All's Well That Ends with a Seascape

 Reference for Appledore Spray, oi on gessoed board, 8"x8"

The cacophony of gulls singing praises to the dawn means that sleeping in on Appledore Island is nearly impossible, but I had set an alarm anyway. It was my last morning at the Shoals, and I planned to paint one more time before the boat left mid-morning. 
My pack was full and ready in a building on my way to the painting spot I’d chosen. The tide was rising and the waves promised to be sizable. Knowing how sad I'll feel if I miss this chance, I force myself up and throw on some clothes. 
The first part of the hike is along wide, grassy trails with bushes rising over my head on both sides - fairly easy going. Soon, the trail becomes a thin track over rocks as and, while I know my way, I tread carefully, balancing my full pack. 
The waves are huge and loud enough to drown out the screaming gulls.
I see an interesting subject, shrug out of my pack and start unloading. I set up the tripod… 
And pause. 
I watch the waves for a while and reluctantly realize that it is the wrong scene. 
Leaving my things for the moment, I walk a bit further along and a little closer to the water’s edge. I find another rock with another pattern of surf and watch. This is it and I know it, but I have to go back for my tools. 
Quickly, I reach my pile of supplies and shove most of them back in the bag, carrying a few things in my hands to save time. 
I reach the chosen spot and set everything up - the tripod and pallet, the brushes and mineral spirits, stealing glances at my subject as I go. I study it through the view finder and decide that a square would be the best shape for this. Now to the canvas holder to fetch a square… 
Only to find that it isn’t there. The small, grey box that holds my 8”x8” panels is not in the pack. It is not on the ground. I look everywhere. Three times, maybe four. Much moaning and cursing ensues as I continue to search, in vain, for the panels. 
Somewhere among the gull dung, I find a clean place to sit and think. 
I can’t paint without a canvas. I have looked through my piles of equipment and the surrounding area a million times. The box isn’t here. Somehow, it was left behind on the campus. 
Breathe. Form a plan.
I still have a little time after breakfast to paint if I leave my stuff out here, eat quickly and come back with the panels. The tide won’t even change that much. Resigned to this and needing a cup of coffee, I pick my way back to the civilized part of the island to join my fellow artists for breakfast. 
My companions ask how my painting went. I tell them my sad story of getting up on time only to forget my panel box. They are sympathetic, but they laugh with me. 
“I’ll just get it on my way back out there. I’m all packed for the boat, so I can paint something fast and meet you with my painting stuff at the dock.” 
I down my coffee before heading to the building we use as a studio to grab the panel box that I expect is out on a table in plain sight.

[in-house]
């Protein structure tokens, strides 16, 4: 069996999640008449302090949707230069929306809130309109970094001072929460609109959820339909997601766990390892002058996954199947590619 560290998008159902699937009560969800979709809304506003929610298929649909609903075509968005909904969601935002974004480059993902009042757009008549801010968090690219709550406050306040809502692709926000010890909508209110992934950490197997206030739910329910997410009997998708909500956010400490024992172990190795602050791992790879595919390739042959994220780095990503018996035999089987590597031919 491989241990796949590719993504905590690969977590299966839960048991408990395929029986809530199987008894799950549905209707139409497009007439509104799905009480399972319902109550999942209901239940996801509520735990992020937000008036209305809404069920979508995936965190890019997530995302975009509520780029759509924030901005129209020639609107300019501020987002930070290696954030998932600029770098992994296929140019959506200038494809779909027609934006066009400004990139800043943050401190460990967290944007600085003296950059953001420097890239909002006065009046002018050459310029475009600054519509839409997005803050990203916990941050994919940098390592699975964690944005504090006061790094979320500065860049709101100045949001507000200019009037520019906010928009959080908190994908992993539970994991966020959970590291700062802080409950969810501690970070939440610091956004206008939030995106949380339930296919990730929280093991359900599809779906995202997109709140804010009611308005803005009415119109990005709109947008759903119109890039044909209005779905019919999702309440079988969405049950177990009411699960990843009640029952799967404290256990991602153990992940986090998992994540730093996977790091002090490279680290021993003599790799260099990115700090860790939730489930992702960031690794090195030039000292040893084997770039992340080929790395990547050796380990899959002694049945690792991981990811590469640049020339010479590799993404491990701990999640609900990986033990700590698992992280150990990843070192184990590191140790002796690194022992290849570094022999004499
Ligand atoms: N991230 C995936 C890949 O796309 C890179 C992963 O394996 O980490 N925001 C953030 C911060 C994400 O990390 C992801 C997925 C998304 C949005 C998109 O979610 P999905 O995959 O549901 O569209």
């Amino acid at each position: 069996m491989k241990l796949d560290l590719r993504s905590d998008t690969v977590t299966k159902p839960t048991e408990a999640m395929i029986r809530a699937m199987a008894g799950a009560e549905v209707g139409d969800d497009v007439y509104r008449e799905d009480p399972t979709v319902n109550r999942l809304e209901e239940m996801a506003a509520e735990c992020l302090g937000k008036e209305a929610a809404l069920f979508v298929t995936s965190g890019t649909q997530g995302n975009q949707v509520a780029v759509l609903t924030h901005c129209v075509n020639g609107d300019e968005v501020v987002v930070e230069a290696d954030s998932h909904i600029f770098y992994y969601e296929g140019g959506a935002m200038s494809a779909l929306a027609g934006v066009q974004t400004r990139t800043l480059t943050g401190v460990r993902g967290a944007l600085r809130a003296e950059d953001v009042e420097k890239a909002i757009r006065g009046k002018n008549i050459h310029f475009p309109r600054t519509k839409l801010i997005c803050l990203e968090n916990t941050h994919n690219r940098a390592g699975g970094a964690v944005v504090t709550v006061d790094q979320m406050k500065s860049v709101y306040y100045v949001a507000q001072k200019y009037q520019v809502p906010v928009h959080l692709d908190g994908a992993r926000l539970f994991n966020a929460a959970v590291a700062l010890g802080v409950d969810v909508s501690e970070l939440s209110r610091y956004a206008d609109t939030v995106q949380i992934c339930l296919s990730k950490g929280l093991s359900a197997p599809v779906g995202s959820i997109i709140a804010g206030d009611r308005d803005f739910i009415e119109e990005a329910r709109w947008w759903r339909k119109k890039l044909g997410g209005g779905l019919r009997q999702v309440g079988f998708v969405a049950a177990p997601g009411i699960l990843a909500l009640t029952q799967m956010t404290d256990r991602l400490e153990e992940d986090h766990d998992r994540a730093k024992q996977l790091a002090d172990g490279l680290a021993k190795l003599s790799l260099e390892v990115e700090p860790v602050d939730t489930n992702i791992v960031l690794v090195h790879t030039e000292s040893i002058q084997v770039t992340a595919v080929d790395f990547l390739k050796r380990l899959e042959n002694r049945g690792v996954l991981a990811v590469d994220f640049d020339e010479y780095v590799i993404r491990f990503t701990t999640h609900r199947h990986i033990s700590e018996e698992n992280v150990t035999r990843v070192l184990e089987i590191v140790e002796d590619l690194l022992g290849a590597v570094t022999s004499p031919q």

But it isn’t there. Anywhere. 
I repeat my performance from earlier in the morning on the rocks - looking everywhere multiple times. It must be there somewhere - where else would it be?  
Now, time is running quite short. I grab a sketchbook and head out to gather my things, planning to draw a little to make it all worthwhile before heading to the boat with no new painting. 
I am sad. Leaving the island is always sad, and so is missing out on a great opportunity to paint giant waves. I try to keep my frustration under control. 
At some point during my second walk out there, I end up in the first spot - the one I almost painted.  I stop there again and turn around. 
There, blending in with the granite, is my panel carrier. It had been there the whole time. 
I look at my watch. There is barely enough time…. I try not to rush - I don’t want to fall on the slippery, sharp rocks or drop or break things in my haste or ruin my painting.  
Earlier, I had studied the subject and I knew the composition, so the beginning was fast. A few slashes with a big brush to set the diagonals across the square. 
I lay in the few details I care about in the rock - a little darker here, a little redder here. Now for the wave. For the next short while I watch and paint. When the wave hits the rock, I follow its motion with my eyes. After it recedes, I paint all the shapes and colors I can remember. The timer I'd set on my watch beeps. Too soon. 
I stop and walk away a few paces - trying to find a flat, stable place from which to view my efforts. I turn around and I find that I am pleased. Maybe I have done it. There is motion and life in the quick little painting. 
The urgency fueled me into a state of focus and now I can carry that wave and that rock home with me.
Somehow, I know that this is a better painting than it would have been had everything gone according to plan.
I pack up and make it to the boat on time with this and a few other nice little studies.
I say good bye to the island and thank it for the memories that are now in my wet panel carrier.
The effort of that morning in 2013 eventually yielded this jigsaw reduction print:
Appledore Spray, jigsaw reduction woodblock print

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